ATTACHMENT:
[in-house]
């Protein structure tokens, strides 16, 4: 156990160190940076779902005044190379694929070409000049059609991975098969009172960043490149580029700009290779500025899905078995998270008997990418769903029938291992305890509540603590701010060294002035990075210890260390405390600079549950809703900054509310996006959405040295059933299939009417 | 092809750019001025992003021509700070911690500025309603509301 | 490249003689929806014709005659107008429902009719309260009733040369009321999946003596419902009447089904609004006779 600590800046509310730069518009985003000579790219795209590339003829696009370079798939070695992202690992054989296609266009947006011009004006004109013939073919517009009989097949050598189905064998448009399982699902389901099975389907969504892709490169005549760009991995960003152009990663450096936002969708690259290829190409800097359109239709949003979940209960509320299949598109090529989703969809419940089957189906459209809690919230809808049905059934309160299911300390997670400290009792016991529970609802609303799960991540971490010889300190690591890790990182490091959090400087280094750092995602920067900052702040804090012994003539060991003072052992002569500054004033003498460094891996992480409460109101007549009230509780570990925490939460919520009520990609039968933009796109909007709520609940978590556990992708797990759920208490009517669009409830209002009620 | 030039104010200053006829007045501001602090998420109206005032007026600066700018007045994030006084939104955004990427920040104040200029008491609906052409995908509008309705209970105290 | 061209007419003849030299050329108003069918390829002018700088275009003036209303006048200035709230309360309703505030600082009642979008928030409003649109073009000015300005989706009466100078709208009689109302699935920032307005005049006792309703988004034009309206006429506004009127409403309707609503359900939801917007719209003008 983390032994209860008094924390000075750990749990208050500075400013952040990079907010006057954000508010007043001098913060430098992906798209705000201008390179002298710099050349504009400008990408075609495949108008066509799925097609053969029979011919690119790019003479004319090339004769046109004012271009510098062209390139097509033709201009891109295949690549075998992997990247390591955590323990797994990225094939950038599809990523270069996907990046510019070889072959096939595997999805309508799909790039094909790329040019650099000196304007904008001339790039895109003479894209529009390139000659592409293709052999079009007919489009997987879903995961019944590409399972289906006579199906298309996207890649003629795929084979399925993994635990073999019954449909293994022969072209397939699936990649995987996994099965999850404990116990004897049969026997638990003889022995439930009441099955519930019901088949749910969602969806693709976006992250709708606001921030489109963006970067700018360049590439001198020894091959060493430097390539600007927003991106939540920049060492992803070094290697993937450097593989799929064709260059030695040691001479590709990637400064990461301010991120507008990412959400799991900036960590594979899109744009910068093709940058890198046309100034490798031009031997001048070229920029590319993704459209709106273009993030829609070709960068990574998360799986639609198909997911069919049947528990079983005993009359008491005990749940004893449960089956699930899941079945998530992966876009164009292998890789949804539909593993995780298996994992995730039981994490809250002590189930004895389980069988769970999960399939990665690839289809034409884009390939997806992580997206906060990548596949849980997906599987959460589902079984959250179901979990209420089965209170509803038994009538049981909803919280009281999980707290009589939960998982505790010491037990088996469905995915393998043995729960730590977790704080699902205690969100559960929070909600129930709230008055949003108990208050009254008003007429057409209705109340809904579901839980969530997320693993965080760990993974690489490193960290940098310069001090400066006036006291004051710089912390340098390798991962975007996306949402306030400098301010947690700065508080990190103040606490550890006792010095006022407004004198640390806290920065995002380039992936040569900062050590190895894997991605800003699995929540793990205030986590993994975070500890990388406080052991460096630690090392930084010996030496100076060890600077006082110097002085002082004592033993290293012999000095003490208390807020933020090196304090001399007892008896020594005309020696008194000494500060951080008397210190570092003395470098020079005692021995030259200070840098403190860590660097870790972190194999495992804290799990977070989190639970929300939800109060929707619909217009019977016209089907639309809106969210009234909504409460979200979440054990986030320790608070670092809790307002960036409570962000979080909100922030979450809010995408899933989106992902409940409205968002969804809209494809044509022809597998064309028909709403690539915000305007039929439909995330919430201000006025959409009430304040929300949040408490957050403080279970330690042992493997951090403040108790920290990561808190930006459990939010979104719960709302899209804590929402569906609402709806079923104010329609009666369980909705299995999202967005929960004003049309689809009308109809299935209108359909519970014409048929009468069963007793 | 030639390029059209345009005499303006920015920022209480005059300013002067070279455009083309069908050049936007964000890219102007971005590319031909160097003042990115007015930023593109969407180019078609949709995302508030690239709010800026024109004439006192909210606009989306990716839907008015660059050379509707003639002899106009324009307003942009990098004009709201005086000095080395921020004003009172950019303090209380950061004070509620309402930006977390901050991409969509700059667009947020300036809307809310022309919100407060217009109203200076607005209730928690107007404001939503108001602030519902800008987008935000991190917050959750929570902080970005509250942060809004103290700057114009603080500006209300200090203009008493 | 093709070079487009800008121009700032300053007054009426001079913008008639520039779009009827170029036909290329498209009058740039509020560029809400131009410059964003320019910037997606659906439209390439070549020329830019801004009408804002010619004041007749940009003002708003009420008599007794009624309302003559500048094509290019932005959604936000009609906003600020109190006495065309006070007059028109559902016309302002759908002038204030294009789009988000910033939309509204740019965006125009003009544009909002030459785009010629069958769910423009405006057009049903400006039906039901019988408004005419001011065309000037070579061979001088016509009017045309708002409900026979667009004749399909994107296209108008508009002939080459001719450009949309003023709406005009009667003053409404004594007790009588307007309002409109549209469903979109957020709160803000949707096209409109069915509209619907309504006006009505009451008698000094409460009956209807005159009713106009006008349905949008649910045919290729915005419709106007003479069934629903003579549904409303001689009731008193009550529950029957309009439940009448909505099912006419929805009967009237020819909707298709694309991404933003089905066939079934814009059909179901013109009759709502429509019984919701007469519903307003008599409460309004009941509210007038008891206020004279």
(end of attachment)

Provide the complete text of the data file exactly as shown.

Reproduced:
[in-house]
């Protein structure tokens, strides 16, 4: 156990160190940076779902005044190379694929070409000049059609991975098969009172960043490149580029700009290779500025899905078995998270008997990418769903029938291992305890509540603590701010060294002035990075210890260390405390600079549950809703900054509310996006959405040295059933299939009417 | 092809750019001025992003021509700070911690500025309603509301 | 490249003689929806014709005659107008429902009719309260009733040369009321999946003596419902009447089904609004006779 600590800046509310730069518009985003000579790219795209590339003829696009370079798939070695992202690992054989296609266009947006011009004006004109013939073919517009009989097949050598189905064998448009399982699902389901099975389907969504892709490169005549760009991995960003152009990663450096936002969708690259290829190409800097359109239709949003979940209960509320299949598109090529989703969809419940089957189906459209809690919230809808049905059934309160299911300390997670400290009792016991529970609802609303799960991540971490010889300190690591890790990182490091959090400087280094750092995602920067900052702040804090012994003539060991003072052992002569500054004033003498460094891996992480409460109101007549009230509780570990925490939460919520009520990609039968933009796109909007709520609940978590556990992708797990759920208490009517669009409830209002009620 | 030039104010200053006829007045501001602090998420109206005032007026600066700018007045994030006084939104955004990427920040104040200029008491609906052409995908509008309705209970105290 | 061209007419003849030299050329108003069918390829002018700088275009003036209303006048200035709230309360309703505030600082009642979008928030409003649109073009000015300005989706009466100078709208009689109302699935920032307005005049006792309703988004034009309206006429506004009127409403309707609503359900939801917007719209003008 983390032994209860008094924390000075750990749990208050500075400013952040990079907010006057954000508010007043001098913060430098992906798209705000201008390179002298710099050349504009400008990408075609495949108008066509799925097609053969029979011919690119790019003479004319090339004769046109004012271009510098062209390139097509033709201009891109295949690549075998992997990247390591955590323990797994990225094939950038599809990523270069996907990046510019070889072959096939595997999805309508799909790039094909790329040019650099000196304007904008001339790039895109003479894209529009390139000659592409293709052999079009007919489009997987879903995961019944590409399972289906006579199906298309996207890649003629795929084979399925993994635990073999019954449909293994022969072209397939699936990649995987996994099965999850404990116990004897049969026997638990003889022995439930009441099955519930019901088949749910969602969806693709976006992250709708606001921030489109963006970067700018360049590439001198020894091959060493430097390539600007927003991106939540920049060492992803070094290697993937450097593989799929064709260059030695040691001479590709990637400064990461301010991120507008990412959400799991900036960590594979899109744009910068093709940058890198046309100034490798031009031997001048070229920029590319993704459209709106273009993030829609070709960068990574998360799986639609198909997911069919049947528990079983005993009359008491005990749940004893449960089956699930899941079945998530992966876009164009292998890789949804539909593993995780298996994992995730039981994490809250002590189930004895389980069988769970999960399939990665690839289809034409884009390939997806992580997206906060990548596949849980997906599987959460589902079984959250179901979990209420089965209170509803038994009538049981909803919280009281999980707290009589939960998982505790010491037990088996469905995915393998043995729960730590977790704080699902205690969100559960929070909600129930709230008055949003108990208050009254008003007429057409209705109340809904579901839980969530997320693993965080760990993974690489490193960290940098310069001090400066006036006291004051710089912390340098390798991962975007996306949402306030400098301010947690700065508080990190103040606490550890006792010095006022407004004198640390806290920065995002380039992936040569900062050590190895894997991605800003699995929540793990205030986590993994975070500890990388406080052991460096630690090392930084010996030496100076060890600077006082110097002085002082004592033993290293012999000095003490208390807020933020090196304090001399007892008896020594005309020696008194000494500060951080008397210190570092003395470098020079005692021995030259200070840098403190860590660097870790972190194999495992804290799990977070989190639970929300939800109060929707619909217009019977016209089907639309809106969210009234909504409460979200979440054990986030320790608070670092809790307002960036409570962000979080909100922030979450809010995408899933989106992902409940409205968002969804809209494809044509022809597998064309028909709403690539915000305007039929439909995330919430201000006025959409009430304040929300949040408490957050403080279970330690042992493997951090403040108790920290990561808190930006459990939010979104719960709302899209804590929402569906609402709806079923104010329609009666369980909705299995999202967005929960004003049309689809009308109809299935209108359909519970014409048929009468069963007793 | 030639390029059209345009005499303006920015920022209480005059300013002067070279455009083309069908050049936007964000890219102007971005590319031909160097003042990115007015930023593109969407180019078609949709995302508030690239709010800026024109004439006192909210606009989306990716839907008015660059050379509707003639002899106009324009307003942009990098004009709201005086000095080395921020004003009172950019303090209380950061004070509620309402930006977390901050991409969509700059667009947020300036809307809310022309919100407060217009109203200076607005209730928690107007404001939503108001602030519902800008987008935000991190917050959750929570902080970005509250942060809004103290700057114009603080500006209300200090203009008493 | 093709070079487009800008121009700032300053007054009426001079913008008639520039779009009827170029036909290329498209009058740039509020560029809400131009410059964003320019910037997606659906439209390439070549020329830019801004009408804002010619004041007749940009003002708003009420008599007794009624309302003559500048094509290019932005959604936000009609906003600020109190006495065309006070007059028109559902016309302002759908002038204030294009789009988000910033939309509204740019965006125009003009544009909002030459785009010629069958769910423009405006057009049903400006039906039901019988408004005419001011065309000037070579061979001088016509009017045309708002409900026979667009004749399909994107296209108008508009002939080459001719450009949309003023709406005009009667003053409404004594007790009588307007309002409109549209469903979109957020709160803000949707096209409109069915509209619907309504006006009505009451008698000094409460009956209807005159009713106009006008349905949008649910045919290729915005419709106007003479069934629903003579549904409303001689009731008193009550529950029957309009439940009448909505099912006419929805009967009237020819909707298709694309991404933003089905066939079934814009059909179901013109009759709502429509019984919701007469519903307003008599409460309004009941509210007038008891206020004279």